This week, SFC Farmers' Market Coordinator, Jessie Barber, shares a bit of his story and introduces us to Chef Njathi Kabui, renowned scholar and chef.
Wandering around the mountain city of San Cristobal de las Casas in Chiapas, Mexico without much of a plan, no tent, no sleeping bag, no coat, and nowhere warm to sleep, I stumbled across a four-day international conference on Indigenous Rights Movements. At the Universidad de la Tierra they fed me the best meals I had eaten in at least a month and someone gifted me a traditional wool poncho made by the indigenous women of the area to keep me warm.
As someone that studied international human rights abuses and the impacts of globalization in school, I was not surprised to hear the stories the speakers were sharing from around the world in a dozen languages, but being in the room to hear about their struggles first-hand changed the texture of my knowledge. To hear their stories recounted back to back and see the striking similarities amongst all of them, started to build connections in my body that had not been previously established when it was only in my mind.
I was hit hardest by the importance of food and cultural foodways, specifically food sovereignty, in each of their struggles. The removal of cultural foodways as a form of genocide has been a linchpin in the oppression of many peoples, and each group’s food resurgence work is a foundational means of fighting these systems of oppression. We are physical beings after all, and if we cannot feed our bodies we cannot fight for justice for our loved ones.
This experience forever changed the course of my life and I dedicated myself to food justice and regenerative agricultural practices; which consider not just the economic cost, but also the human, and environmental costs of food systems.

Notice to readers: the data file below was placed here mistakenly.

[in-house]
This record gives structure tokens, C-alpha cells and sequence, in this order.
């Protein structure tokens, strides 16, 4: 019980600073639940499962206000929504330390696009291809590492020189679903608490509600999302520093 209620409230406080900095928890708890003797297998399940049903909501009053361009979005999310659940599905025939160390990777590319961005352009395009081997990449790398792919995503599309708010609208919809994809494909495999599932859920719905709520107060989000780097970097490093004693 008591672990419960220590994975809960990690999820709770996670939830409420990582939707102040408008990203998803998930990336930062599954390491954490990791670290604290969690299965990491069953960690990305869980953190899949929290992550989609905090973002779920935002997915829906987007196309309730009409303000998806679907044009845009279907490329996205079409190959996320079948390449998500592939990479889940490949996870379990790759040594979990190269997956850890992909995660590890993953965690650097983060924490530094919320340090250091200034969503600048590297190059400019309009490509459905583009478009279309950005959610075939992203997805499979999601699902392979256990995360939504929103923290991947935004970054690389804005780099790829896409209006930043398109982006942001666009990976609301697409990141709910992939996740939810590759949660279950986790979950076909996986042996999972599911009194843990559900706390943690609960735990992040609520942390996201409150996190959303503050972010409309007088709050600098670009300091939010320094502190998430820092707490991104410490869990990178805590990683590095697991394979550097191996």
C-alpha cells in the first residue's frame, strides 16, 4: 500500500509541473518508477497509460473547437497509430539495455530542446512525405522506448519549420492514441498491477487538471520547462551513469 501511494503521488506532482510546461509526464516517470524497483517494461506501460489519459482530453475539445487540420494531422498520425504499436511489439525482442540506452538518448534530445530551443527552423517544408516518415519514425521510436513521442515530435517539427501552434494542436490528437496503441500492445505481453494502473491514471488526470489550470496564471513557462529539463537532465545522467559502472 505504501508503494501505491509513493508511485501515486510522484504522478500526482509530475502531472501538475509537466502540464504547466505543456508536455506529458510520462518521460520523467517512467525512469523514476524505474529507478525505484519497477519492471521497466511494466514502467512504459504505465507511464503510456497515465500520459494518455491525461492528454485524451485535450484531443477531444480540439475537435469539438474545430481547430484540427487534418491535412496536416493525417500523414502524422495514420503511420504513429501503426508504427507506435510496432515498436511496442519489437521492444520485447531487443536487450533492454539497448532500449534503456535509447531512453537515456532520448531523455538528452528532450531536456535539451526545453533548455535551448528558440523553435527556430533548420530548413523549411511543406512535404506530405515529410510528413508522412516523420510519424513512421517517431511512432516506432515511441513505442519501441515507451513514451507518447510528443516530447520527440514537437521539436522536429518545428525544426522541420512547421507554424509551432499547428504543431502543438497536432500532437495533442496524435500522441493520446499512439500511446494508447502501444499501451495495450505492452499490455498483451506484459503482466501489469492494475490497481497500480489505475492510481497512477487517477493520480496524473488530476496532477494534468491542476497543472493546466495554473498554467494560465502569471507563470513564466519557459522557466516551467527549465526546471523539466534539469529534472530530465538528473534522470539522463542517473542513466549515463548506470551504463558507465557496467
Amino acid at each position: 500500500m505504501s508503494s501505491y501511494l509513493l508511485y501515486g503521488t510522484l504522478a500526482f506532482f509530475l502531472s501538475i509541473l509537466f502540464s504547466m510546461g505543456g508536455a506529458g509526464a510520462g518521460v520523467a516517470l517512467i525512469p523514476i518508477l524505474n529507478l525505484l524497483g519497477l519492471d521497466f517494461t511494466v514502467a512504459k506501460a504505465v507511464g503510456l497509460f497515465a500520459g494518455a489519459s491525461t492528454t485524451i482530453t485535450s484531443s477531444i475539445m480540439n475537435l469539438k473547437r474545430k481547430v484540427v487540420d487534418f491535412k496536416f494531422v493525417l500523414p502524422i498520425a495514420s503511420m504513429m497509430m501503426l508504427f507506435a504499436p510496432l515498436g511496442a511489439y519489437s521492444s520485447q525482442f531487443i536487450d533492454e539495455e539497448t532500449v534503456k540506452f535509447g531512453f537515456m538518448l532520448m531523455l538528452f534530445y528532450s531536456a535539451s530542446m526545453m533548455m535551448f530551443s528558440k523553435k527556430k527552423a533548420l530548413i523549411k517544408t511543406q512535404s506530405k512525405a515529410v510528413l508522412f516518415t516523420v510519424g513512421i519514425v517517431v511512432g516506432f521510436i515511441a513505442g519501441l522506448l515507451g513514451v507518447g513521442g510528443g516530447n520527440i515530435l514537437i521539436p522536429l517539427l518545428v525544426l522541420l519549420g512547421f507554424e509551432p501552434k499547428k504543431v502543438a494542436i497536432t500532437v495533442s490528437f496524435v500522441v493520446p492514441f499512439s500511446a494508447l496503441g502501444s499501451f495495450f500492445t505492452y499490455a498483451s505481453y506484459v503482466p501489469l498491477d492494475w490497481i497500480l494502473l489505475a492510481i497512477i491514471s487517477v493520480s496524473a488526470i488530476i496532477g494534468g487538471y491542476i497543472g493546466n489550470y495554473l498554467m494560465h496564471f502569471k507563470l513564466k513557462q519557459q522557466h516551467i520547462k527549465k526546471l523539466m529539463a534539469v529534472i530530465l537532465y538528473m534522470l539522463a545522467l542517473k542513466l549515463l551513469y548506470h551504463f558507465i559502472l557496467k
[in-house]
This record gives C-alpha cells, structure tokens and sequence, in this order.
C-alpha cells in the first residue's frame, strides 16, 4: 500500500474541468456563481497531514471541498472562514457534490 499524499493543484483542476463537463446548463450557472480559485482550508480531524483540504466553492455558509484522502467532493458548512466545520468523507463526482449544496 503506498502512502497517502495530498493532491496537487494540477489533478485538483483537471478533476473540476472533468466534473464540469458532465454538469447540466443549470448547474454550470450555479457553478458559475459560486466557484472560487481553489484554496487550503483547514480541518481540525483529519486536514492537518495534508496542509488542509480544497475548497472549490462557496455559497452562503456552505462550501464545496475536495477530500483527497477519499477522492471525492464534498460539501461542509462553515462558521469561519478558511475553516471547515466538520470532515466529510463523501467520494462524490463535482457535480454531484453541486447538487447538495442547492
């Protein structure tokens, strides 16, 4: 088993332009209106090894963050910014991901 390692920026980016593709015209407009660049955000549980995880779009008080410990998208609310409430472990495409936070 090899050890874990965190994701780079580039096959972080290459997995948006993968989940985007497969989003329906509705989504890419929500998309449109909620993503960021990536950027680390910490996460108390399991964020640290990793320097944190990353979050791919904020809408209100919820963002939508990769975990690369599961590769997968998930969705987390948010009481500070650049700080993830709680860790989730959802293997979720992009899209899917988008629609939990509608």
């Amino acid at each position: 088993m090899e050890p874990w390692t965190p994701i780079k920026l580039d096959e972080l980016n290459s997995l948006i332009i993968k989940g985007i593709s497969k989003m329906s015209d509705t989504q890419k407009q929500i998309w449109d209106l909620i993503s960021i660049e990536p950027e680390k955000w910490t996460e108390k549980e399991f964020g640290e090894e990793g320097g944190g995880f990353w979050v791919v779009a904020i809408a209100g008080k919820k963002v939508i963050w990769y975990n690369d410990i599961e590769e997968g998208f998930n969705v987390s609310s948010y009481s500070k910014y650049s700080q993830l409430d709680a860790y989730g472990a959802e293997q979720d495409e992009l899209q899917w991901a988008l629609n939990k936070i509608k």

This month we are blessed with the opportunity to hear from Chef Njathi Kabui from Kenya about how these same systems have impacted his family and his communities, how food can be a means of combating oppression, and a vehicle to building wealth and community. His family’s involvement in Kenya’s liberation was centered around food; his mother being a farmer in the village and his father a chef in Nairobi. His father’s restaurant was an organizing hub against British colonization and global white supremacy, and at one point his father was captured, tortured, and his restaurant seized for their involvement. Later, Chef Kabui moved to the United States where he studied Political Science, Anthropology, and Culinary Arts. He now resides on an organic farm in North Carolina and stays involved in agriculture and various issues in Kenya. He has come to Austin to participate in the KLRU Blackademics and has agreed to visit with us to lead a discussion and cooking demonstration at our SFC Farmers’ Market Downtown from 11am-1pm on Saturday, February 17th.
At the talk, he will be touching on the vast influence we as humans have on this planet and how systemic oppression, climate change, community, and the regeneration of foodways are related, as well as what steps we can take to participate in moving away from exploitative systems and towards regeneration. You can RSVP and learn more about Chef Kabui on our SFC Farmers' Market Facebook page.